Fig. 1 Measurement of RBP3 peptide and protein expression and its correlation of VEGF in human vitreous of different grades of DR.

(A and B) Proteomic analysis of RBP3 in Medalist patients with no-mild NPDR (protected eyes) and those with PDR (nonprotected eyes) in the retina and vitreous. (C and D) Vitreous RBP3 and VEGF concentration in the mixed population of individuals with type 1 and type 2 diabetes and without diabetes (NDM). (E) The ratio of RBP3 to VEGF concentration in vitreous. (F) Representative immunoblot (IB) for RBP3 expression (#, ungradable) in human vitreous and (G) quantification of degraded RBP3 by ratio of RBP3 bands (<135 kDa) to all RBP3 bands. n = numbers of eyes (individuals). Bars indicate median and quartiles (top and bottom, respectively). P values were calculated using Wilcoxon’s test. Analysis for RBP3 concentration and ratio of RBP3 to VEGF were performed with Kruskal-Wallis test. When overall omnibus tests were significant (P < 0.05), Mann-Whitney U tests were used to determine the location of any significant pairwise differences.

Validation of elevated concentrations of RBP3 in protected eyes

Vitreous RBP3 concentrations were assessed further in a larger and more diverse cohort that included 33 Medalist patients (type 1 diabetes, n = 33) and 21 non-Medalist patients [type 1 diabetes, n = 2; type 2 diabetes, n = 6; nondiabetic (NDM) controls, n = 13] using a specific and highly sensitive enzyme-linked immunosorbent assay (ELISA) for RBP3 (table S4), which did not detect albumin, immunoglobulin G, or RBP4 (fig. S1A). Age at DM onset and DM duration was different between the DR groups, as expected, due to group differences in diabetes type. Other clinical characteristics including hemoglobin A1c (HbA1c) did not change substantially between DR groups (HbA1c, 7.0 to 7.4% from NPDR to PDR groups). Median vitreous RBP3 concentrations measured by ELISA in individuals with no-mild NPDR, moderate NPDR, and PDR were 2.20 μg/ml (16.3 nM, P < 0.05), 1.91 μg/ml (14.1 nM, P < 0.05), and 0.95 μg/ml (7.1 nM, P < 0.01), respectively, and were decreased compared to the NDM group, 5.42 μg/ml (40.1 nM; Fig. 1C). Vitreous RBP3 concentration was not correlated with HbA1c (P = 0.83; fig. S9) (9, 15). Vitreous VEGF concentration in the same cohort demonstrated gradual elevation with increasing severity of DR (P < 0.05; Fig. 1D). The ratio of RBP3 to VEGF concentrations, a possible index of protective capacity, steadily declined from NDM to no-mild NPDR, moderate NPDR, and PDR (P < 0.01 to P < 0.0001; Fig. 1E). Vitreous interleukin-6 (IL-6) concentrations were elevated in people with PDR compared to no-mild NPDR (fig. S1B).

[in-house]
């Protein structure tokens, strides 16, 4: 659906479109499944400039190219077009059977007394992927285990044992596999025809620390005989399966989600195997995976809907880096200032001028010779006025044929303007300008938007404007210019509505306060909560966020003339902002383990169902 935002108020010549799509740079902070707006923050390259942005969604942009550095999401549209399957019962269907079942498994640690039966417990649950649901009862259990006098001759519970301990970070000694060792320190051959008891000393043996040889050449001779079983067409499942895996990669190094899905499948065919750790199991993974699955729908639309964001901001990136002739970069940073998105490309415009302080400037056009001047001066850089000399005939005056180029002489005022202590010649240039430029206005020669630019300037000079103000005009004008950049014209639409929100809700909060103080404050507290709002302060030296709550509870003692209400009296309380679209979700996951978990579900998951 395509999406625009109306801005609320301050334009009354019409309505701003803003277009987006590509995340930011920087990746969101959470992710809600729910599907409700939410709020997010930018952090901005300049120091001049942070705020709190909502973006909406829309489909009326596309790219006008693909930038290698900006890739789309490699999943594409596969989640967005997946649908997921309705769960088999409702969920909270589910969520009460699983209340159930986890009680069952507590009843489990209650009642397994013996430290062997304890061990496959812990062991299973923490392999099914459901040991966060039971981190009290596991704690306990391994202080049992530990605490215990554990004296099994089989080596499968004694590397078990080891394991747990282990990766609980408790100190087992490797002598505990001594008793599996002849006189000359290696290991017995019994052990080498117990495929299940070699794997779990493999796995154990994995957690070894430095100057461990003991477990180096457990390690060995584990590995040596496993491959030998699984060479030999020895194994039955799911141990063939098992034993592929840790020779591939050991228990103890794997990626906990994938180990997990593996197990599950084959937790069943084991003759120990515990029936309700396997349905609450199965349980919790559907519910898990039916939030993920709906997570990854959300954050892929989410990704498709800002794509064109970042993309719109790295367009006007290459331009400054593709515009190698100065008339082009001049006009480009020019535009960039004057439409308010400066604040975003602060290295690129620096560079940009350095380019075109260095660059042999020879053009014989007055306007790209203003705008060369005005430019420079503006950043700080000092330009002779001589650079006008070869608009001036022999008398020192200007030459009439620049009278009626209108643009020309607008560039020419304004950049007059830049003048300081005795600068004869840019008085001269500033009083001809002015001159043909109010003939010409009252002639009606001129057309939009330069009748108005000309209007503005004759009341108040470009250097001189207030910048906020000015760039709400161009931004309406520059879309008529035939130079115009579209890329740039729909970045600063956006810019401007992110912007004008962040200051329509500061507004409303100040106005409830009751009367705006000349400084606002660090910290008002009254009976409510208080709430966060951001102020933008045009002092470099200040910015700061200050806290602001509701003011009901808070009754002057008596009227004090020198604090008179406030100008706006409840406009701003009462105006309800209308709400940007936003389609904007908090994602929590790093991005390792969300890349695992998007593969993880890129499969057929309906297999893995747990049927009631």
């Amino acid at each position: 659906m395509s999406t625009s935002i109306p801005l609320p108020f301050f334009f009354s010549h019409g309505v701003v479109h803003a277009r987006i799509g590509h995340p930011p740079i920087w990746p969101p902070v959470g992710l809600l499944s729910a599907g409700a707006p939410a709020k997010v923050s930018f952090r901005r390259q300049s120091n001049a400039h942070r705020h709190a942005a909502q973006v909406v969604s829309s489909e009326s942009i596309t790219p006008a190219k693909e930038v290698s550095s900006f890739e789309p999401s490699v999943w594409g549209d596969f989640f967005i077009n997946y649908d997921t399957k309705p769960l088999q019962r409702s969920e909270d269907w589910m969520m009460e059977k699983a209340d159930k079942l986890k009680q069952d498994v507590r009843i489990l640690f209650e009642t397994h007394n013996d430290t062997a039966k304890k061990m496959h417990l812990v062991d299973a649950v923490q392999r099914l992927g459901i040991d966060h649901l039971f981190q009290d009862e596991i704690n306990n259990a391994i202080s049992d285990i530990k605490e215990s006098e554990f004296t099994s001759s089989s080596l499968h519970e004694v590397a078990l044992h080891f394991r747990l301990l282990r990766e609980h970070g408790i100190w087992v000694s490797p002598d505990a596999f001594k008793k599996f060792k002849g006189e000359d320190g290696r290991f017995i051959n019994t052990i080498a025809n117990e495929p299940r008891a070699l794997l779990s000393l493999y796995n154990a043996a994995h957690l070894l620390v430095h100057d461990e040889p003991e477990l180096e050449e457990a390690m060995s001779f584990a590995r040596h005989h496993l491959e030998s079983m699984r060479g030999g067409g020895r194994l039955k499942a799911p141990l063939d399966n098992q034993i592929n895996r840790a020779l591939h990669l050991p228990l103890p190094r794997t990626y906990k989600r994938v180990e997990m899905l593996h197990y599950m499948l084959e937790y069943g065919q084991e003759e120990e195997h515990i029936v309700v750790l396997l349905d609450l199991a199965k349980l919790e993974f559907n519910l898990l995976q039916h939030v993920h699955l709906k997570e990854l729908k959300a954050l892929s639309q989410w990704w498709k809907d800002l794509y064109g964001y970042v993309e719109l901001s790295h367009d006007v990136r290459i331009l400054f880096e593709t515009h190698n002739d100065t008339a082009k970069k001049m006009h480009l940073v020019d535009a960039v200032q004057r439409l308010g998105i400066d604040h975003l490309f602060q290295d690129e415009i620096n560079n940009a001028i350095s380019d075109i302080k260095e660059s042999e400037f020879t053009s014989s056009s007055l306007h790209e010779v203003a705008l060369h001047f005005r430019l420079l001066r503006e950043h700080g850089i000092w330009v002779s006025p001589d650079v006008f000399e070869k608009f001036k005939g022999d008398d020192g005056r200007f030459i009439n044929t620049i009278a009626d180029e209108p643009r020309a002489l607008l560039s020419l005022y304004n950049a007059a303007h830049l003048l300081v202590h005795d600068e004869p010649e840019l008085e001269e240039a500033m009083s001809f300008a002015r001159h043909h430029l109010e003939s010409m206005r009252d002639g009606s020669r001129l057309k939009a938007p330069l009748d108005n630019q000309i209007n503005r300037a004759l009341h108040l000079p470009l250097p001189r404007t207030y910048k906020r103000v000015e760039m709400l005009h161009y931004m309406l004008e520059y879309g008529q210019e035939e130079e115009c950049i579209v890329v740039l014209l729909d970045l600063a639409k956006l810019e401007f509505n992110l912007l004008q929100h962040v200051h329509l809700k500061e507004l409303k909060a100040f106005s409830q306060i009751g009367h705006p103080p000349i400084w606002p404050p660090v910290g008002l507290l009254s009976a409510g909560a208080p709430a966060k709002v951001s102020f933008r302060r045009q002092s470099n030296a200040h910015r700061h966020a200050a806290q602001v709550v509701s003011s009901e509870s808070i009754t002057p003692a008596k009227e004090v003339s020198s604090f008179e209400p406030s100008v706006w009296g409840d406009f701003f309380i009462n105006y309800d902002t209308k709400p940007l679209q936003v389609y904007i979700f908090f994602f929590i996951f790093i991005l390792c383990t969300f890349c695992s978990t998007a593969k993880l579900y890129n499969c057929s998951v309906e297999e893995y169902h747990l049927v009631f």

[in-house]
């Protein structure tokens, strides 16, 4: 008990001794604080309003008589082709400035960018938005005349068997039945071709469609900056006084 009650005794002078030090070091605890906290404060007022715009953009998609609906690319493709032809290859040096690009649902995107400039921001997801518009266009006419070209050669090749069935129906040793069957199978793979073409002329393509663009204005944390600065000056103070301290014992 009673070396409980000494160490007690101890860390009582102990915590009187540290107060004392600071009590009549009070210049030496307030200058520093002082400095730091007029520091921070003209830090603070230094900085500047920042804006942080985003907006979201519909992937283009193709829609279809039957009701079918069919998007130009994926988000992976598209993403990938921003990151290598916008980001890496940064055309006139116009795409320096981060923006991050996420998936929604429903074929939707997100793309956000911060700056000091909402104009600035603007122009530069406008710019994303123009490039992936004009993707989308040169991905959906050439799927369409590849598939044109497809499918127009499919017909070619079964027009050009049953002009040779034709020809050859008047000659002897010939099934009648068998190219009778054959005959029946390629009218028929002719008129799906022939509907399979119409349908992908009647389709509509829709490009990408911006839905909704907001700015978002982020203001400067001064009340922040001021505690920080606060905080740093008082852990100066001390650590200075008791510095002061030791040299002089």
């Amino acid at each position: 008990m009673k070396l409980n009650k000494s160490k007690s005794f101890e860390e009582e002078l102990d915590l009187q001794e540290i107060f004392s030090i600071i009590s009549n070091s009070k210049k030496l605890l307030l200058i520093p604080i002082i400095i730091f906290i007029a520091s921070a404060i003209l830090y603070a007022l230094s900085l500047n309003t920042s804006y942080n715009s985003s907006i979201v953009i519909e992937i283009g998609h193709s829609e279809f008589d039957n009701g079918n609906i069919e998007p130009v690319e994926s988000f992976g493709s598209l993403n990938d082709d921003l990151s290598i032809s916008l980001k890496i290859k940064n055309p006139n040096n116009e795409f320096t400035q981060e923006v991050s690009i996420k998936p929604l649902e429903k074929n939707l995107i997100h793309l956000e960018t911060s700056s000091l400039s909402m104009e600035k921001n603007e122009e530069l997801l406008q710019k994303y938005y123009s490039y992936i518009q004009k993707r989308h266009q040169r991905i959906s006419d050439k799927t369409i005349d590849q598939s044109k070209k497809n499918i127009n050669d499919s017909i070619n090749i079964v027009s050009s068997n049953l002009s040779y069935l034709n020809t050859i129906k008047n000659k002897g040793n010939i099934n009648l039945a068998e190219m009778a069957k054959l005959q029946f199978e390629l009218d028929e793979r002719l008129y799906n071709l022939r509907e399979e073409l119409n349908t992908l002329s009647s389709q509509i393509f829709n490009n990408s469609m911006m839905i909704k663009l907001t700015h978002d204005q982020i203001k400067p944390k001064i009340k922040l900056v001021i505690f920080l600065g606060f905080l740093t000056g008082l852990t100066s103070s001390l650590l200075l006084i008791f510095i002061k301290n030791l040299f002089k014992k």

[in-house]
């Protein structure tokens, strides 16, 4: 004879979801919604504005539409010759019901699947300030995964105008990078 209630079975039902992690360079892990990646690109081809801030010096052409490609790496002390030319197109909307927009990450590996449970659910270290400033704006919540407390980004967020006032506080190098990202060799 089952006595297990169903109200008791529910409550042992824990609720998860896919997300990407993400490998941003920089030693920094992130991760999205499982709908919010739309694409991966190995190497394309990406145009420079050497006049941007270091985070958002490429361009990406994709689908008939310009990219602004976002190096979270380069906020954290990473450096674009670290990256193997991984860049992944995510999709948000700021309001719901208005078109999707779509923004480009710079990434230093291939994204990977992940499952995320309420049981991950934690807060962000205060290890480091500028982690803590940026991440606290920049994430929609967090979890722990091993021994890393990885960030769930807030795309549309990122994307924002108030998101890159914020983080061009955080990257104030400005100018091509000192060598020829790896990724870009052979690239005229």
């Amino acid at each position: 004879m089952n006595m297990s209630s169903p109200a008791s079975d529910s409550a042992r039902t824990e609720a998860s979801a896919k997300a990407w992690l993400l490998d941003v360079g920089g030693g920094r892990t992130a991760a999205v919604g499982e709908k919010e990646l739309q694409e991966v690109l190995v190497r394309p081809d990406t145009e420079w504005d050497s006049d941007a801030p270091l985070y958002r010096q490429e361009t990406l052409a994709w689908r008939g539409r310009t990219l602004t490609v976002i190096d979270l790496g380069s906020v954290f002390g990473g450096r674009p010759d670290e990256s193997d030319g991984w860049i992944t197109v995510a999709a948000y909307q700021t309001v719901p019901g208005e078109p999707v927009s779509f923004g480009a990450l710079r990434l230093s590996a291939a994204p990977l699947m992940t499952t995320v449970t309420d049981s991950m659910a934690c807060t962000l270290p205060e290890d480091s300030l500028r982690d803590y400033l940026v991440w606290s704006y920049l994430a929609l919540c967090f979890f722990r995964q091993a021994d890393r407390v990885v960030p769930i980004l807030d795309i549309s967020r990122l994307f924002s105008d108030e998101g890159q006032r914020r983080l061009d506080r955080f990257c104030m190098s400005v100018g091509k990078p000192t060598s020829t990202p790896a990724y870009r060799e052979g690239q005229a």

Effects of diabetes and retinopathy on molecular sizes of vitreous RBP3

Immunoblot analysis with a polyclonal antibody made against human RBP3 (hRBP3) showed multiple bands in addition to 135-kDa expected band in the vitreous of people without diabetes and those with diabetes with various grades of DR (n = 74 individuals, n = 105 eyes; NDM controls, n = 12; no-mild NPDR, n = 25; moderate NPDR, n = 11; PDR, n = 26). The ratio of non–135-kDa/total bands increased from NDM to PDR (Fig. 1, F and G).

hRBP3 concentrations in the serum

RBP3 is highly expressed in the retina and, to a much lesser extent, in the pineal region of the brain (16, 17). Using a highly specific and sensitive ELISA (0.1 to 2 ng/ml, 1 to 15 pM), mean serum RBP3 concentration was observed at 1000- to 5000-fold lower than vitreous RBP3 concentration in NDM individuals (Fig. 2A, inset).

Fig. 2 Assessment of RBP3 concentrations in human biofluid and effects of intravitreal injection with hRBP3 peptide on DR in rats.

(A) RBP3 ELISA for vitreous and serum concentrations of RBP3 in individuals. Colorimetric ELISA for vitreous RBP3 concentration and luminescent ELISA (high sensitivity) for serum RBP3 concentration. Black circles are serum RBP3 concentration from individuals with NDM. A.U., arbitrary units. (B) Effects of recombinant hRBP3 (rhRBP3) on VEGF-mediated retinal vascular permeability (RVP) in rat (n = 4 to 5). (C to E) Effects of IVT injected rhRBP3 (20 nM) on (C) RVP, (D) VEGF protein expression, and (E) Il-6 mRNA expression in DM retina (n = 4 to 8). rRNA, ribosomal RNA. (F to J) Electroretinogram (ERG) at (F) baseline; NDM (n = 21), DM (n = 35), and (G to J) 3 days after IVT injection (n = 9 to 14). n = numbers of eyes. b-RBP3, boiled RBP3. All data are represented as means ± SEM. Group comparison was performed by analysis of variance (ANOVA). When overall F tests were significant (P < 0.05), Fisher’s least significant difference test was used to determine the location of any significant pairwise differences.

Intravitreous application of RBP3 in Lewis rats: Intervention study